As you may know, nothing great is built without solid relationships, mutual respect and an insane amount of hustle. After chopping it up a bit over recent months, we’d have to say Manchester’s Kill Miami embodies all 3, making a name for himself in the UK underground, as well as mainstream hip-hop scene.
When it comes to cultivating relationships in an often “every man for himself” industry, the United Kingdom-based producer/DJ is well-versed. Working with prominent artists like Raekwon, KRS-One and West Coast’s own Daylyt. So, it only made sense to get his thoughts on connecting with those dope individuals you’ve always dreamed of working with and overcoming the accompanying fear of rejection.
Plus, we also delved into other interesting facts such as the origin of his name, current state of the UK’s underground scene and the all-important answer to the question of how he defines success.
So, read on and be sure to peep the exclusive Kill Miami, Manchester All-Stars Minimix made especially for Hype Off Life at the end. 🙌🏽
How did you get the name Kill Miami?
Unfortunately, the story isn’t really that exciting, my real name is Phil and I’d always liked the idea of having Kill in my alias as it rhymes so that’s how I got the Kill. Then for the Miami, I was listing off things it could be like brands, items, countries etc then listed off Kill Miami and it kinda stuck.
What is the underground Hip Hop scene like in the United Kingdom?
Thriving!! Especially in recent years I feel our hip hop scene is starting to create its own sound and persona. Whereas spitting with the English accent was previously frowned upon, I feel like its being championed now. Artists such as Iamddb, AJ Tracey, Akala, Dave, Just Banco, Aystar, M Huncho, Mic Righteous are really pushing the wave forward.
When did you know you wanted to be a producer?
I think I’d always been into music and creating but when I was like 16 and made my first real beat that’s when I realized this is what I want to do as a career.
You’ve worked with major and upcoming artists like Raekwon, KRS-One and LA’s own, Daylyt. How did those opportunities come about?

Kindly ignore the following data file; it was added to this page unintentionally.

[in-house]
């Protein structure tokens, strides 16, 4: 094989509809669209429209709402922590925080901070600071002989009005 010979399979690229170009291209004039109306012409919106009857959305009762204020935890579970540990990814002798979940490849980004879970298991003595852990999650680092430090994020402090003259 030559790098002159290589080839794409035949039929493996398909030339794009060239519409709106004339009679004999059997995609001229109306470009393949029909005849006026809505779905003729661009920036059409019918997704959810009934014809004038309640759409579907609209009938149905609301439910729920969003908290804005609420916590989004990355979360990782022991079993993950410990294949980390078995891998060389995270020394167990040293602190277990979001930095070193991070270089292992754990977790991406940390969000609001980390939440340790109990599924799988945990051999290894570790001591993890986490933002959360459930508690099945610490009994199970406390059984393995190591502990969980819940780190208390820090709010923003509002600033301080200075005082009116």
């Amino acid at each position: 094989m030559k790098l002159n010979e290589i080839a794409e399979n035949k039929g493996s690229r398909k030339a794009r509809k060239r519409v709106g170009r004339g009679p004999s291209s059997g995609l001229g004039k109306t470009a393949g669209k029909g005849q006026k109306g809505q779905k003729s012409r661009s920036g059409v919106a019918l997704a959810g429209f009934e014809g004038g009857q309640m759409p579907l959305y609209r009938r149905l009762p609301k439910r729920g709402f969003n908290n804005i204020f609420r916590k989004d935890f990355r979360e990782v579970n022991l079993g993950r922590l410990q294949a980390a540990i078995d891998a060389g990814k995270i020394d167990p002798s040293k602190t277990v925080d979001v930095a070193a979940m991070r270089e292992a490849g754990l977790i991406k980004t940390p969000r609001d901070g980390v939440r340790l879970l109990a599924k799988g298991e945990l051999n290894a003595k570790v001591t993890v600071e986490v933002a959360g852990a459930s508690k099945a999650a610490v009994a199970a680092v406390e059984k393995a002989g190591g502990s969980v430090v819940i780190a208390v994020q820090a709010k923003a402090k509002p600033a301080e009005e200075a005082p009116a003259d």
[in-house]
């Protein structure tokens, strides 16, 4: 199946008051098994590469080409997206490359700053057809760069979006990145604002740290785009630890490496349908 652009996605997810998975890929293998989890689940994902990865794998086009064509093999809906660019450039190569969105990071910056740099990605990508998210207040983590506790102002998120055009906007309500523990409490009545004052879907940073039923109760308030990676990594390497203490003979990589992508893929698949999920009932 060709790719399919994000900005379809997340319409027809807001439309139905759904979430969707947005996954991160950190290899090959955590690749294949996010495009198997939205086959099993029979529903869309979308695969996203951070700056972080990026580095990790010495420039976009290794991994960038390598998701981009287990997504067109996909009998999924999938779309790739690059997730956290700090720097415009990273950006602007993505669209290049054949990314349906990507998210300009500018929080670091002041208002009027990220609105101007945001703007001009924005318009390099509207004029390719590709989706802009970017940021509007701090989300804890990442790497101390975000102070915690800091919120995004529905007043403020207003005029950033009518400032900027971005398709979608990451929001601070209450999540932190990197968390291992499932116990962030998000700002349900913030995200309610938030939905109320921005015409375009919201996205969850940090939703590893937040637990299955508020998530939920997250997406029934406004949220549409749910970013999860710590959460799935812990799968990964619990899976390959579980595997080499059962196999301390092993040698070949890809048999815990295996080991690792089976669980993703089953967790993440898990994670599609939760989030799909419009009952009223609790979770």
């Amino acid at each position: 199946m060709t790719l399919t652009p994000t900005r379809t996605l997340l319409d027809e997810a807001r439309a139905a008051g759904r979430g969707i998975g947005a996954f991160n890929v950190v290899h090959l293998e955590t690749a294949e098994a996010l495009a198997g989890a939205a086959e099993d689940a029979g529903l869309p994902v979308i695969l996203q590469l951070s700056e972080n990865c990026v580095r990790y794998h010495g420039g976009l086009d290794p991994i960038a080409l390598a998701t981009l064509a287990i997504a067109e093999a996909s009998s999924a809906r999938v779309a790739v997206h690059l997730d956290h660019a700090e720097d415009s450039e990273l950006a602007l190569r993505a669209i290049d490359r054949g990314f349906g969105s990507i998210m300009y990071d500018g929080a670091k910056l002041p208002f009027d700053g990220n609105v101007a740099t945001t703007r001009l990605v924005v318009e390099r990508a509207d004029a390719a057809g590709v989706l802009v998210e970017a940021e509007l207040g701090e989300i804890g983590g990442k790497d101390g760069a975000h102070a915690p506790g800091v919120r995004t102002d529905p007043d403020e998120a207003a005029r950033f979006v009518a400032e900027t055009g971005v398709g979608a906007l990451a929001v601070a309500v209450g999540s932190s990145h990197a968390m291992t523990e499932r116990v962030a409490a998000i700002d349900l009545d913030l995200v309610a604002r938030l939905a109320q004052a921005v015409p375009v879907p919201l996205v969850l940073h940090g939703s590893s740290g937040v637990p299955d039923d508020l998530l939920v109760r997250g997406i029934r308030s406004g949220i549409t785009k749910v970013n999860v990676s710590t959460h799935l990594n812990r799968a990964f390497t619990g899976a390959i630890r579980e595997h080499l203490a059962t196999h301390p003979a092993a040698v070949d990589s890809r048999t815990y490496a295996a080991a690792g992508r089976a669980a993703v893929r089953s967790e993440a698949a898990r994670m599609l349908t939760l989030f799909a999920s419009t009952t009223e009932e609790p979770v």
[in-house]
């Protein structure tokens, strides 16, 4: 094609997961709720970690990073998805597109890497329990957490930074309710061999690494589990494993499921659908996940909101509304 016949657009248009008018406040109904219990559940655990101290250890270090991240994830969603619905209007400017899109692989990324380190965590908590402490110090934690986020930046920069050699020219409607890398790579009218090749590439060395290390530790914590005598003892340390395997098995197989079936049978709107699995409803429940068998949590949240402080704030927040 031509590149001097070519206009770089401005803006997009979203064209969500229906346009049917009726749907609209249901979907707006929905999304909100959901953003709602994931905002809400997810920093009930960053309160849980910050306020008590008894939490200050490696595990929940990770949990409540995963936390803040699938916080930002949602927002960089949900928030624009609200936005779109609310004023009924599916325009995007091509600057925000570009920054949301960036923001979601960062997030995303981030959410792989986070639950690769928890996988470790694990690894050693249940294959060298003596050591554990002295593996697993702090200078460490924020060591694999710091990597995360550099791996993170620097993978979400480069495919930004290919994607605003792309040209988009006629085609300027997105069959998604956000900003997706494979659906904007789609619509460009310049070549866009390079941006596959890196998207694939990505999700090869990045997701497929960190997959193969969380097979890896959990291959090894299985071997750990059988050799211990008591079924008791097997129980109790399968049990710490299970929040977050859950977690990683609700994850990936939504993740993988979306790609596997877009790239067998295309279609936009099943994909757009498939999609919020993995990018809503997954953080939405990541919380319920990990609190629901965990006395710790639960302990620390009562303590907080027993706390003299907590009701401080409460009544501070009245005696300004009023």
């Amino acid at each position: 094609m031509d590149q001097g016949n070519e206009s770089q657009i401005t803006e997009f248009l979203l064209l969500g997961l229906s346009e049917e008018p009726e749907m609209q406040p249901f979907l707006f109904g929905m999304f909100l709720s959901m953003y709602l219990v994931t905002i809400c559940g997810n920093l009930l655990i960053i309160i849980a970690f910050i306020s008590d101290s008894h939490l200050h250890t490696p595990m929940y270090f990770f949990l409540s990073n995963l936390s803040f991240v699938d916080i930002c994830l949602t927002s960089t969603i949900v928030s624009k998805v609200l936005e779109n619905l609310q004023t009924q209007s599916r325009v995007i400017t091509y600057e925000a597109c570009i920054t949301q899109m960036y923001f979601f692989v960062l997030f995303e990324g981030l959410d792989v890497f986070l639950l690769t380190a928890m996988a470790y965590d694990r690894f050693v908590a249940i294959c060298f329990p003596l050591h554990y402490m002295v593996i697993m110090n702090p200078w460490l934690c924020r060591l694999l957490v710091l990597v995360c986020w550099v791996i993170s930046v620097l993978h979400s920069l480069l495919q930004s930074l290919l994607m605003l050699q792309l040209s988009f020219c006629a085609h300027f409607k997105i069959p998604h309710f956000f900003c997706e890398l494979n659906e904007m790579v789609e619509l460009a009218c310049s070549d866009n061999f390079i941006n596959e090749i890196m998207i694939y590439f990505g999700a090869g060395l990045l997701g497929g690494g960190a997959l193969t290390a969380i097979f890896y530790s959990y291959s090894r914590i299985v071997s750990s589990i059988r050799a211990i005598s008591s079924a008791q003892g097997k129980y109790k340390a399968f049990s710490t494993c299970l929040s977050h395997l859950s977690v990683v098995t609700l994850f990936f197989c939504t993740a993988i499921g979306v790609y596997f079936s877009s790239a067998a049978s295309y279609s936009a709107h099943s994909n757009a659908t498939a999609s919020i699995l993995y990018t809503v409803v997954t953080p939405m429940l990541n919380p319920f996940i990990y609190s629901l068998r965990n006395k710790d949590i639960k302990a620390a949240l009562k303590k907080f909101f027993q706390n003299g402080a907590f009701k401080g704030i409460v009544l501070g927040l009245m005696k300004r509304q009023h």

Each one has been from different circumstances, there hasn’t been a certain key to success as such, although pretty much all of them have been from me hitting the artist up and just putting myself out there. It’s very much been a case of trial and error, sending beats daily and hoping some of them will land. For example with Daylyt, I sent him 6 beats to his email, didn’t hear back for 2 months then I got a reply saying he was in in the studio recording to one of them.
A lot of people fear rejection when hitting up prominent artists. Did you ever experience this?
Every single day. I mean, I try to send around 100 emails per day, this could be either press releases, beat submissions or just plain introducing myself but I do still get turned down for things, not only beats but certain blogs might not feel my style. You have to just realize that you can’t please everyone and one mans garbage is another treasure.
What advice do you have for people when making important connections?
Be professional, don’t be sending copy & pasted messaged to people’s Facebook inbox expecting to land connections. Practically every artist will have a contact email in their bio on their social media’s, write yourself an intro to who you are, where you from, keep it brief and send it to that email. Also, be patient, I sent Shady Records over 150 beats through a 10 month period before they signed one!!
Aside from yourself, what producer do you think hustles hardest right now?
Too many to name but here’s a few… Glue70, James Killeen, Tom Orchison, Ekali, Josh Pan and many many more.
How do you define success?
Being able to make a living of doing what you enjoy, whether that be music, acting, building, whatever makes you happy. If you can sustain a life and pay bills through those means, in my eyes that’s success.
Kill Miami Manchester All Stars Minimix